Legal Question in Employment Law in Missouri

Railroaded out of job

A co-worker trashed my cubicle because when she loaded paper

in a plotter, a project of mine printed out first. She used 3 sheets of

plotter paper, 4 ft. wide, 8 ft long displayed in my cubicle. I began

to hyperventalate when I came across this scene.

I reported the incident and was told I was overreacting. I turned in

documentation re: this and other incidents with this coworker & the

manager, who both happen to be lesbians, regarding ongoing

preferential treatment. I was ''shown the door'' refused to leave

and was mandated to therapy. Then they loaded my file with a

written warning, a final warning and a poor review.

Then I resigned because of the toll this abuse was taking on my

health.

How do I communicate in an employment hearing that this firm

railroaded me out of my position and that the documents following

this event were not true.

Asked on 12/21/04, 12:13 am

1 Answer from Attorneys

Anthony Smith LawSmith
0 users found helpful
0 attorneys agreed

Re: Railroaded out of job

Your is a dificult situation. Missouri is a "At will employment" state. That means people can quit or be let go, and neither owes the other two weeks notice or anything like that. However, an employer can't make employment actions based upon race, religion, sex, etc. Unfortunately, Missouri does not to my knowledge, recognize sexual preference as a criteria, for harassment or hostile work environment.

The question you need to ask is; What would the employer (or boss) have done if it was the lesbian being harrassed by having her cubicle trashed? You did not provide much detail as to what you meant by "trashed my cubicle." Perhaps the average person in your position would not consider it to arise to the level of harassment.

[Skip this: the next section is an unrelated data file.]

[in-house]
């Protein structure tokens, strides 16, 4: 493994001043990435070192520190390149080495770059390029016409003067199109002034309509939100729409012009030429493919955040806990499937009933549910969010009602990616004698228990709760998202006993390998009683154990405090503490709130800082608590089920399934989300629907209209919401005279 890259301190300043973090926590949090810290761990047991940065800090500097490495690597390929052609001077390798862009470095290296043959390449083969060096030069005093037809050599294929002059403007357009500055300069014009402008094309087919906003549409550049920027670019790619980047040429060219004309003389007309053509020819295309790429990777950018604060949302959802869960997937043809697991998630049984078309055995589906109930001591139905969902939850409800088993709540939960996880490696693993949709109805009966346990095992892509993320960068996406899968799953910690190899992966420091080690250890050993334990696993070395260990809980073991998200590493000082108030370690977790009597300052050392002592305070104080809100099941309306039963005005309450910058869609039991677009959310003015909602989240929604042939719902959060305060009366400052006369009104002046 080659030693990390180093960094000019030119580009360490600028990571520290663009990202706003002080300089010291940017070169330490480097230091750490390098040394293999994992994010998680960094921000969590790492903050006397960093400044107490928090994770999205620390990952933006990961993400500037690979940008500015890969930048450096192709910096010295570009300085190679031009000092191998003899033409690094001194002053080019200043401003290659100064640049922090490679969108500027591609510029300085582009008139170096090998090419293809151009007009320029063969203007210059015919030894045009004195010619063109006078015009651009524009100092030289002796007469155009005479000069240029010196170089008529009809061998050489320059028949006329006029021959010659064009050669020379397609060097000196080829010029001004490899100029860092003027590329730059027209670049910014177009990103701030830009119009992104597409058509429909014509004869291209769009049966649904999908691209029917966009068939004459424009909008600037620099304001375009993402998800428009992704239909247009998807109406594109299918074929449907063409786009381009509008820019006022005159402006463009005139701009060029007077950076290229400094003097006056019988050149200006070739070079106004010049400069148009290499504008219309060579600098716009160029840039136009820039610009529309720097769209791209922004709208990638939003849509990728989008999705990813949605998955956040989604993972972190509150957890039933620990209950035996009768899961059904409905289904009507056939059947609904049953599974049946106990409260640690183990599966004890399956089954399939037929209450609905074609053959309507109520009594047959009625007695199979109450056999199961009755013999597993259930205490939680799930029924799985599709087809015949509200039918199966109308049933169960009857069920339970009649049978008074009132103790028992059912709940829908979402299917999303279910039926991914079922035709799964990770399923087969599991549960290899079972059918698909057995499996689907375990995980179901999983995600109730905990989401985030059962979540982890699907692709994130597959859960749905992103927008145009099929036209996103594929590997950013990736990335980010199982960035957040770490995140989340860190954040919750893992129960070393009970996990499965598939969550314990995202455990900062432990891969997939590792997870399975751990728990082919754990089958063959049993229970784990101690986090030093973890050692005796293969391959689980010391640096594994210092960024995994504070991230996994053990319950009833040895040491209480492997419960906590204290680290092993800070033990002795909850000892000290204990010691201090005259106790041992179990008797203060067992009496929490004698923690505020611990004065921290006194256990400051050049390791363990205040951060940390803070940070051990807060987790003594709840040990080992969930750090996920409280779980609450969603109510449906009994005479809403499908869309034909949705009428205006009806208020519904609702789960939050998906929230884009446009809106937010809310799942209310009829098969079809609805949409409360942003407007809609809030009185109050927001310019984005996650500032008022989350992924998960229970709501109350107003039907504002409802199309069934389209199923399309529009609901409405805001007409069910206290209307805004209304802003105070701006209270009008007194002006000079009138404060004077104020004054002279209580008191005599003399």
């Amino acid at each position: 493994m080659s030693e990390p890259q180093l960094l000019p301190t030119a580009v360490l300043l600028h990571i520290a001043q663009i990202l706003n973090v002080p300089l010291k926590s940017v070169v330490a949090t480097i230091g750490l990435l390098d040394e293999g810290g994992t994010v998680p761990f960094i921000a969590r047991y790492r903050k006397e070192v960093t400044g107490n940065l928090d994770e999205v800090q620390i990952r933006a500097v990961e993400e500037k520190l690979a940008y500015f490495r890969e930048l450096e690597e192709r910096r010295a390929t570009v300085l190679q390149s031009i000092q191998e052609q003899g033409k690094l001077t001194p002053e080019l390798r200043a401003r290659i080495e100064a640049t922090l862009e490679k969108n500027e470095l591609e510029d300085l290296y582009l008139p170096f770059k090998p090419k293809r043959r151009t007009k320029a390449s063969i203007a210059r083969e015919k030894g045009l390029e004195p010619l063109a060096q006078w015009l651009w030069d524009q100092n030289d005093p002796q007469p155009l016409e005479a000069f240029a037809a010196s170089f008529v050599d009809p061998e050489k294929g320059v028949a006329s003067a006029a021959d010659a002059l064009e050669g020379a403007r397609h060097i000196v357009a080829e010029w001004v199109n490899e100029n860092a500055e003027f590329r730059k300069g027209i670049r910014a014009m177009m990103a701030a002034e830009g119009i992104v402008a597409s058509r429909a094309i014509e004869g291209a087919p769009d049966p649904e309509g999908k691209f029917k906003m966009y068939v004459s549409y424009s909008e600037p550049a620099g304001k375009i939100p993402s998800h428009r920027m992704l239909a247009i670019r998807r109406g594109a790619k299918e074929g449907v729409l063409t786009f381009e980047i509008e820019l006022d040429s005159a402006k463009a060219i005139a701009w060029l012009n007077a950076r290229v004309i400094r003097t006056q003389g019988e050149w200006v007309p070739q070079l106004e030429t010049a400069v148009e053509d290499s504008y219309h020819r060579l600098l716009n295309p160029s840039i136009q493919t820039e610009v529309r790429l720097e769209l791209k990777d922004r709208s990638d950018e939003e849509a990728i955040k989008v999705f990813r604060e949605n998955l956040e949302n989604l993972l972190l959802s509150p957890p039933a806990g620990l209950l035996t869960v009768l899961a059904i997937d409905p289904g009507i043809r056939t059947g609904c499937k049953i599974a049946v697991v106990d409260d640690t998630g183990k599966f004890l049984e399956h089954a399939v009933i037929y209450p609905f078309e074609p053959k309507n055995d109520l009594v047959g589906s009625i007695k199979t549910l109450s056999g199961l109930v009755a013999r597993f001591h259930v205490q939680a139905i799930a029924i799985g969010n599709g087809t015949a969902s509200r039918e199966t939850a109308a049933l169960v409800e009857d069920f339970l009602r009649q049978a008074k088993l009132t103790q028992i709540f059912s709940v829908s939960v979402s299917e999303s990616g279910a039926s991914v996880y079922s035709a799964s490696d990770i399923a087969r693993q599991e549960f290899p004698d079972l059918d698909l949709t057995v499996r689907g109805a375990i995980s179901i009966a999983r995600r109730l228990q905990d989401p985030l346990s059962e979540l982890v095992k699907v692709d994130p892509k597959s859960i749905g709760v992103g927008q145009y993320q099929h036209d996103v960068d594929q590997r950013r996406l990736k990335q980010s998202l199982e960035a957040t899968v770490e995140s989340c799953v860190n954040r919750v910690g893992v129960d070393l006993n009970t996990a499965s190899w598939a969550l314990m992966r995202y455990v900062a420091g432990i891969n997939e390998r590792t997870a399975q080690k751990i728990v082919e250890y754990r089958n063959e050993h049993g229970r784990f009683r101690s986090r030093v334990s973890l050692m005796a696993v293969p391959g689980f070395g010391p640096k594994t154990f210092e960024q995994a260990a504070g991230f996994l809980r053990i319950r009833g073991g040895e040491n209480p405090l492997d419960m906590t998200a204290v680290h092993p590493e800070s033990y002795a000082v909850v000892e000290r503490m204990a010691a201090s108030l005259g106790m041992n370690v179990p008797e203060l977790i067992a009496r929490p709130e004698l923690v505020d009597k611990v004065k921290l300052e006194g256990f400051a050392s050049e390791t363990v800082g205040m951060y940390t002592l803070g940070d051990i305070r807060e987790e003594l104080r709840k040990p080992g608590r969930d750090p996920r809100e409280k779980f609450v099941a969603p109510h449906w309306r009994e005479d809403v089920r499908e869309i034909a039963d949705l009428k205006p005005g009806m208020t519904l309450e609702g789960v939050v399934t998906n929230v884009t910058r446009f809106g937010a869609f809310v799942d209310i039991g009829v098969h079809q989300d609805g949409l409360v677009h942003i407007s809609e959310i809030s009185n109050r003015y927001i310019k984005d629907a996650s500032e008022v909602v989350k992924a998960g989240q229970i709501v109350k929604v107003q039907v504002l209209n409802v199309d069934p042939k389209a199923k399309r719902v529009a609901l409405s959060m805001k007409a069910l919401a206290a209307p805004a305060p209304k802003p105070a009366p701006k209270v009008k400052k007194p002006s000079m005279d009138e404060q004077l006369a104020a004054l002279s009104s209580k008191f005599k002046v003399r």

The above general description of your legal position, relates to an action against the employer, for discrimination. It does not sound, under these facts that you have a cause that could successfully get your job back, or get you money from the employer. But, you have provided very limited facts, so I strongly urge you to consult an attorney. very soon, and provide more of the particulars of your situation, before it is too late for you to act.

The information you have rporvided, about teh falsified written warnings, etc. could be good grounds for you to combat any reluctance of the Employer in conceding your right to unemployment compensation until you find other work. But, again, the information provided is limited, so there may be facts I am not now aware of that could prevent you from getting unemployment compensation. It is better to apply now, and preserve yoru rights.

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Answered on 12/22/04, 10:29 am

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